Batman Ninja movie review: The most original version of the Dark Knight since Christopher Nolan
Director - Junpei Mizusaki
Cast - Roger Craig Smith, Tony Hale, Tara Strong
Rating - 3.5/5
After Christopher Nolan’s Batman, the prevailing belief was that to make a successful superhero movie you’d have to reinterpret these characters in unexpected new ways. Comic book movies, ironically, couldn’t be faithful to their rich source material. In the Dark Knight trilogy’s case, the grounded take on Batman gave fans of the often campy character - and superheroes in general - validation for liking these stories in the first place. Finally, we were understood - that too by an icy, well respected British man.
This theory - that for superhero movies to survive, they’d consciously have to distance themselves from the books that inspired them - has been proven wrong roughly twice a year for the last 10 years. With every new Marvel movie, we are reminded that there is a reason that superhero comics have sustained immense popularity for close to 80 years. And despite films such as Chronicle, Unbreakable, Kick-Ass and Logan - subversive as they all are - we are reminded that if the storytelling is solid, then we, as an audience, are still willing to suspend our disbelief for a couple of hours.
The last three weeks have been particularly eventful in the world of superhero cinema. In April, Avengers: Infinity War shut down every cynical prediction that was made a decade ago - back when two industry altering superhero films, The Dark Knight and Iron Man, were released - about the infeasibility of these movies. A week after Avengers, an entirely new kind of superhero film emerged out of South Korea (and Netflix) - Psychokinesis was in many ways the antithesis of Infinity War, a smaller, more urgent story about a father and his daughter, made with a respect for the genre and a passion to take it further. And now, a week after that, we have what is probably the most refreshingly original take on Batman since Nolan’s beloved films.
Batman Ninja is exactly what you’d imagine, a film in which the Caped Crusader is transported - via time travel - to feudal Japan. There, he learns that his entire rogues’ gallery - or at least his most popular foes - have already settled in, having been similarly transported before him. They’ve taken control of four feudal states, and each of them owns a piece of the puzzle that when combined, will give them the ability to build a time machine and return home, to Gotham City.
And even in this strange new land, the Joker has asserted himself as the alpha, a sort of shogun-like figure, a rogue samurai warlord who through typical nihilism challenges Batman on soil that is as foreign to him as the thought of killing his adversaries.
With stunning character design by the renowned Afro Samurai creator Takashi Okazaki, and an almost avant-garde aesthetic, Batman Ninja is certainly more interesting as a visual experiment than as a piece of storytelling. For one, it feels absolutely unrestrained by the limitations of live-action - they go to places in this movie (both literally and not) that you’d never have imagined - Scarecrow threatens to rape Harley Quinn in a painterly flashback, there is a third act showdown that seems to have been inspired by the giant mecha robots from Neon Genesis Evangelion, and Bane, of course, is a Sumo wrestler.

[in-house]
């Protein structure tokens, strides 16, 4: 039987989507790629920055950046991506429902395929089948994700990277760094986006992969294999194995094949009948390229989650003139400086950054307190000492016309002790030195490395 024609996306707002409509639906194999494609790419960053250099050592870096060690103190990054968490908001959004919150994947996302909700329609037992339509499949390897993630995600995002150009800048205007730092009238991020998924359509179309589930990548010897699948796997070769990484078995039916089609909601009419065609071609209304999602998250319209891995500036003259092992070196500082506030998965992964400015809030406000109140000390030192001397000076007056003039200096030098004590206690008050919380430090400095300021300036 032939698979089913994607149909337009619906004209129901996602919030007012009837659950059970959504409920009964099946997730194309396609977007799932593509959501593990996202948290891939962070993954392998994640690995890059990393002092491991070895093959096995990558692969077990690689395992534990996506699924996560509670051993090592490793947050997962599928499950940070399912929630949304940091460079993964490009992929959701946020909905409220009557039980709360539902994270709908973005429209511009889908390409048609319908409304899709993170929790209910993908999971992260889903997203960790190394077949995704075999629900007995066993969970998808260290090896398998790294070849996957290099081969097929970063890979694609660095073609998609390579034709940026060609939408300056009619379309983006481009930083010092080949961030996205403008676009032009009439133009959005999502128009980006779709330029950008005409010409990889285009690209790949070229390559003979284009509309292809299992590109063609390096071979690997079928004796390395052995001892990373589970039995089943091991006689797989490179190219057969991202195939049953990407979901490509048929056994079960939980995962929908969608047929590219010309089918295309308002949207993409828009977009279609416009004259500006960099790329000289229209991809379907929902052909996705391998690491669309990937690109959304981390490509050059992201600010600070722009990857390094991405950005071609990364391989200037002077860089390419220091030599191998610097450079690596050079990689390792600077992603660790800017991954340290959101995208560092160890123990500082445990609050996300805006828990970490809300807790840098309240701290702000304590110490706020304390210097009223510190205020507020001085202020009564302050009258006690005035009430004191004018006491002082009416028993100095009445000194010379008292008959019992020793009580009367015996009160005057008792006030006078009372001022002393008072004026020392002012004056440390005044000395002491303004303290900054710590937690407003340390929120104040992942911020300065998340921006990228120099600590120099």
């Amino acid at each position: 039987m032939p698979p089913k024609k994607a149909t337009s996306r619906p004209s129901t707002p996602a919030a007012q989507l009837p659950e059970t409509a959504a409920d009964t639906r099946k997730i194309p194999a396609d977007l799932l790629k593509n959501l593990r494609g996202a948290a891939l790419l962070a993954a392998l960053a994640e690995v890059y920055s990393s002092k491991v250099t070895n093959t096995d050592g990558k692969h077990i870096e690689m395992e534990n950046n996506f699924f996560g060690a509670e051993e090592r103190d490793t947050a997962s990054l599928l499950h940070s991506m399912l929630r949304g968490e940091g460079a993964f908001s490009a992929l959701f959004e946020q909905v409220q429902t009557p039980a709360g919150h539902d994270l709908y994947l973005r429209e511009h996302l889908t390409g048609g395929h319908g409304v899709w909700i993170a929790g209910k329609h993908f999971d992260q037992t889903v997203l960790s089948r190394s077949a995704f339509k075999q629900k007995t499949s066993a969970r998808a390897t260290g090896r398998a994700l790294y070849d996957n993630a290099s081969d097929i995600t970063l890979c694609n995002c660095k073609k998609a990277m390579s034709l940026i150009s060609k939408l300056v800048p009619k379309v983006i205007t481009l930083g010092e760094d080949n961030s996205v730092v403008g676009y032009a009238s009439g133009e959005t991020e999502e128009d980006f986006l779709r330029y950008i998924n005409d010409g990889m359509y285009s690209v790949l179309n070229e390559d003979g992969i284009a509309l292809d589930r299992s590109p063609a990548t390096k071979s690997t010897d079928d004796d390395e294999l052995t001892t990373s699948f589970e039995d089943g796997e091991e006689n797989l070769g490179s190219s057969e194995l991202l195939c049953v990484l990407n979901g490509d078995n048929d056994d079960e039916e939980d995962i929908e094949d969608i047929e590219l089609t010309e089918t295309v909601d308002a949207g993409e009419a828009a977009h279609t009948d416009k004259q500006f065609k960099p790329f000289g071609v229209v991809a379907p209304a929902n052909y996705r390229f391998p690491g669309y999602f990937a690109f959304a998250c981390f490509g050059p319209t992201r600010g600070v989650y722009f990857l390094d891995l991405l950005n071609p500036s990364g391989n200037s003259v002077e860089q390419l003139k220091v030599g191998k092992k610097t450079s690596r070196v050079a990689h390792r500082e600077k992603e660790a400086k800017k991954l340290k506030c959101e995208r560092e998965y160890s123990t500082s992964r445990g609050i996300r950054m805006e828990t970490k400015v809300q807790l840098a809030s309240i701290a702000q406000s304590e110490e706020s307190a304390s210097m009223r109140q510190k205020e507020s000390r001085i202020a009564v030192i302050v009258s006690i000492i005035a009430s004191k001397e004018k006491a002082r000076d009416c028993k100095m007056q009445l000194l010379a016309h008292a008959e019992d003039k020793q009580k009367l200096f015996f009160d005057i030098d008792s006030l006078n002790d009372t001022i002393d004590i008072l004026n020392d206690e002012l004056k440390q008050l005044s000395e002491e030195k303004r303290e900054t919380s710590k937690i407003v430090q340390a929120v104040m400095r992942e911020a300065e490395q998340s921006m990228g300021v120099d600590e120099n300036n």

Once again, DC animation has proven that they’re doing far more interesting things with these characters than the seemingly cursed film division. While their more traditional adaptations of iconic Batman comics may be rather hit or miss - The Dark Knight Returns was acceptable, but the R-rated The Killing Joke was a travesty greater than Batman v Superman - the experimental ones such as the 1966 Batman TV throwback, The Return of the Caped Crusaders, have been quietly pushing boundaries.
But despite Batman Ninja being almost entirely set in the Japan of a Takashi Miike film, the influence of Paul Dini and Bruce Timm’s iconic Batman: The Animated Series is unmistakable. For instance, both Roger Craig Smith - who previously voiced Batman in the video game, Arkham Origins - and Tony Hale, who plays Joker, borrow heavily from the seminal work Kevin Conroy and Mark Hamill did in the animated series. And like virtually every great Batman story ever told - be it Tim Burton’s gothic movies, Nolan’s realistic ones, and even the Arkham games - once you remove the cape and cowl, you realise that beneath the constantly evolving surface, there is a uniformity to the spirit of this character that these different creators have all tapped into.
Batman will be there wherever help is needed, even if that means going back in time and battling the same crazed lunatics who haunt him at home. That is his duty, the duty that he, almost as if her were a samurai, has undertaken for himself. He will keep reinventing himself, he will keep evolving, because he lives in a transient world. It’s often said that nothing is permanent in the world of comic books - friends become enemies, enemies become friends and the dead come back to life. There is one constant though -- Batman’s parents will always be dead.
Batman Ninja honours this legacy - this journey that we have been on for almost 100 years - in the most surprising and nostalgic ways - if only for true Batman fans and no one else.